Wednesday, 28 December 2011
FILM REVIEW: THE DESCENDANTS
20th Century Fox Films
To paraphrase Matt King's opening narration of The Descendants, "Just because I live in paradise, doesn't mean everything is perfect". Matt (George Clooney), well-to-do lawyer and family man, may indeed live in Hawaii, but he's about to have one of the worst weeks of his life.
Matt's wife is in a coma following a waterskiing accident, and his rebellious teenage daughter, Alexandra (Shailene Woodley), not only refuses to play nice when she's brought home from private school to help out with her younger sister, Scottie (Amara Miller), but drops a bombshell about her mother.
And then there's the land deal involving a vast tract of Hawaiian real estate, passed down from generation to generation following Matt's great-great grandfather's marriage to a native princess. Potentially worth hundreds of millions to his extended family, Matt can't decide if he wants to sell it off, to be torn up and redeveloped as another island resort with a golf course, or hold on to it out of some sense of familial honour and a little bit of pride.
Whether you consider The Descendants as a drama with comedic elements or a comedy with dramatic moments, it is unmistakably the work of director Alexander Payne. Making his first film since the critically acclaimed Sideways (2004), Payne, working from a screenplay co-written with Nat Faxon and Jim Rush, and adapted from the novel by Kaui Hart Hemmings, once again displays his knack for mining the laughs from pain and vice versa.
And Payne is assisted greatly in the casting of George Clooney. Even without the facial hair and extra pounds he sported for his Oscar-winning turn in Syriana (2005), Clooney's Matt King is the closest to a schlub he's ever played. Matt might be a lawyer and wealthy land owner but he's several degrees removed from Clooney's more polished roles in Up In The Air (2009) and the Ocean's trilogy.
The events of the week as they unfold in The Descendants prove how little this man knows about everything that constitutes his life, and Clooney walks the fine line between comedy and drama as Matt King slowly unravels, never playing either extreme for effect (although one final scene seems like a misjudged attempt at tear-wringing - or Oscar votes).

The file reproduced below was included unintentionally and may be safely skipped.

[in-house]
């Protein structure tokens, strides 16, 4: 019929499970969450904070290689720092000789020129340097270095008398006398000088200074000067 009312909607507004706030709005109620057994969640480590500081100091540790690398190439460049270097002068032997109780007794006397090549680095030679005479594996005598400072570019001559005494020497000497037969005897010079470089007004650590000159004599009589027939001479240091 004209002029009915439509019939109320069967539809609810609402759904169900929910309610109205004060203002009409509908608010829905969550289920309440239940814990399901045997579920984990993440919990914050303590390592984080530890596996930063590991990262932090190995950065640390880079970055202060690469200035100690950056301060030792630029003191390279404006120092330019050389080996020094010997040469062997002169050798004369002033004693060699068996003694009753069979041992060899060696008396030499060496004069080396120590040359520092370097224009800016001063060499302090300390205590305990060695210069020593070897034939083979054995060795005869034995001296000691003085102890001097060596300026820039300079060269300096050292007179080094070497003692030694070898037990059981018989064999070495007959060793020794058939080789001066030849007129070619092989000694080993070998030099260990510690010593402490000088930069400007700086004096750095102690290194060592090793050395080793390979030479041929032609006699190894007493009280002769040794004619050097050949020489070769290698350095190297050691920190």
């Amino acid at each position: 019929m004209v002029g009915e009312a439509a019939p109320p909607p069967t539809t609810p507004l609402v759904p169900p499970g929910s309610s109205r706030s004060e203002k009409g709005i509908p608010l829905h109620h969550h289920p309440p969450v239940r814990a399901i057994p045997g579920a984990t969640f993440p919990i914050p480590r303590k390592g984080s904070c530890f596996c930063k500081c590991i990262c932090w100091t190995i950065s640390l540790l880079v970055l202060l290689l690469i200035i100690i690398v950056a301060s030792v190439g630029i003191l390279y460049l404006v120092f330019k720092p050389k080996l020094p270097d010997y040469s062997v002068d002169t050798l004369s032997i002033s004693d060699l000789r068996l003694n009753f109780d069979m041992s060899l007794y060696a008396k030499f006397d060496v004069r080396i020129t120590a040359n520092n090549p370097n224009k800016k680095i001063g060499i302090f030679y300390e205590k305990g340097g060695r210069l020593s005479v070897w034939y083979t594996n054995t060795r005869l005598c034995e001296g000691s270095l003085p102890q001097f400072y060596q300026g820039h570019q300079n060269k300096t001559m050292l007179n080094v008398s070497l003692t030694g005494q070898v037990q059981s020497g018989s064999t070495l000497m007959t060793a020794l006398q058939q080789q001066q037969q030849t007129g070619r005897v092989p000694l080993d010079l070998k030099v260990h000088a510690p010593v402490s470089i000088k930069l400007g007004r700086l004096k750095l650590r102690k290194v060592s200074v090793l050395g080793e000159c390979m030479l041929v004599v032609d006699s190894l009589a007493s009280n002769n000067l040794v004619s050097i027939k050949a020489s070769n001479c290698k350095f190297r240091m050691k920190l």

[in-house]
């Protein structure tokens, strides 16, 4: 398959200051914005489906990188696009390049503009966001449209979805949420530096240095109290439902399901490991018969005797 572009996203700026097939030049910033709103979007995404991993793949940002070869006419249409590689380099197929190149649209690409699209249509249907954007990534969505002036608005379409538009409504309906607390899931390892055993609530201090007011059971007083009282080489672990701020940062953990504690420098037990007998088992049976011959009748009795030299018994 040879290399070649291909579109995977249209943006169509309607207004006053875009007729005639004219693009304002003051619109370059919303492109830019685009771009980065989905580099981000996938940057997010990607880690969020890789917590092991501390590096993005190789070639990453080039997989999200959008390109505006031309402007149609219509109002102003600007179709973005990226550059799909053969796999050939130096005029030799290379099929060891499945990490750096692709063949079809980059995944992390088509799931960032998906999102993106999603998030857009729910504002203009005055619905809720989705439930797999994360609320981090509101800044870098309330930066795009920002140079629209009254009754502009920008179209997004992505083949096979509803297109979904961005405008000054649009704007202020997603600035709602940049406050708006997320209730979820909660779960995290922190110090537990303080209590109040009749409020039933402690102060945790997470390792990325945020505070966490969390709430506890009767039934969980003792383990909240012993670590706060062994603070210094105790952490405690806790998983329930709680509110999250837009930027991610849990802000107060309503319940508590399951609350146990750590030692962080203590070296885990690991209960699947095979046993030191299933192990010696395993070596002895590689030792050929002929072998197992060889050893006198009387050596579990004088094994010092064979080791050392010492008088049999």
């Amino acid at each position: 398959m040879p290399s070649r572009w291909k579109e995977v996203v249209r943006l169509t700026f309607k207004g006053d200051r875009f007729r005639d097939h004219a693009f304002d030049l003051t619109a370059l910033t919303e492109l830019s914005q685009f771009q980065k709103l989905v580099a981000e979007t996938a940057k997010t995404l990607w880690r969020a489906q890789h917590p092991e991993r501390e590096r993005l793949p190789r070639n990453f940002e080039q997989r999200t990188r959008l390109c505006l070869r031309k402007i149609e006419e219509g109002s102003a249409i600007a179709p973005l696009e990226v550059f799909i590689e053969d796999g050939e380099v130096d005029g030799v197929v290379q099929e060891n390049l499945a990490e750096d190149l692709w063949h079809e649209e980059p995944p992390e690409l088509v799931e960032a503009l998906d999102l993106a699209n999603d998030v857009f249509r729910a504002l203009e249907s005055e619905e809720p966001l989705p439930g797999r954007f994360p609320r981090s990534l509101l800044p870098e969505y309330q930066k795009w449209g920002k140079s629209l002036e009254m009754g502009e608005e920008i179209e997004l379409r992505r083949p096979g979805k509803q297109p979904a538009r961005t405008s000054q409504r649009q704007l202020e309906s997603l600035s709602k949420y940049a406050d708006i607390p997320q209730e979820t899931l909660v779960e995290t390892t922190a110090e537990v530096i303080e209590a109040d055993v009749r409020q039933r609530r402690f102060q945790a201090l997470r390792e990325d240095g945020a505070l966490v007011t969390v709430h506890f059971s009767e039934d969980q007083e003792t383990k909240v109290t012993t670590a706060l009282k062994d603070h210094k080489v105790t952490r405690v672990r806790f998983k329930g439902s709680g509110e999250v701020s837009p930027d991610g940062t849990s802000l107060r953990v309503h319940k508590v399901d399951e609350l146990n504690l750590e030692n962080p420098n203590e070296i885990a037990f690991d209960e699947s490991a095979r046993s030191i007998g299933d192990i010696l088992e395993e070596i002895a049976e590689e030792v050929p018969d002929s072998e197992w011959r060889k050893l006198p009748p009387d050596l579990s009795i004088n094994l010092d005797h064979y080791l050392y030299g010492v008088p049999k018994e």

Good, too, are the support cast. Shailene Woodley perfectly captures the spitefulness of the rebellious teen, not about to give her parents a break even with one on their death bed, and young Amara Miller provides innocent and inappropriate laughs.
Nick Krause as Sid, Alexandra's borderline Neanderthal boyfriend, will either amuse or annoy, much as he does all those he meets in the film, but Robert Forster may break your heart as Matt's disapproving father-in-law, hitting out, figuratively and literally, in defense of, and grief for, his daughter.
The Descendants has been winning plenty of plaudits in the current Hollywood awards season, and is one of the favourites for the Oscars. It's a perfectly fine comic-drama which many people will find quite emotional. I didn't.
That failure to be moved - along with the seemingly unnecessary land sale sub plot - are perhaps the two major reasons why I liked but did not love The Descendants. It's no masterpiece, and it certainly doesn't surpass Sideways as Alexander Payne's best work.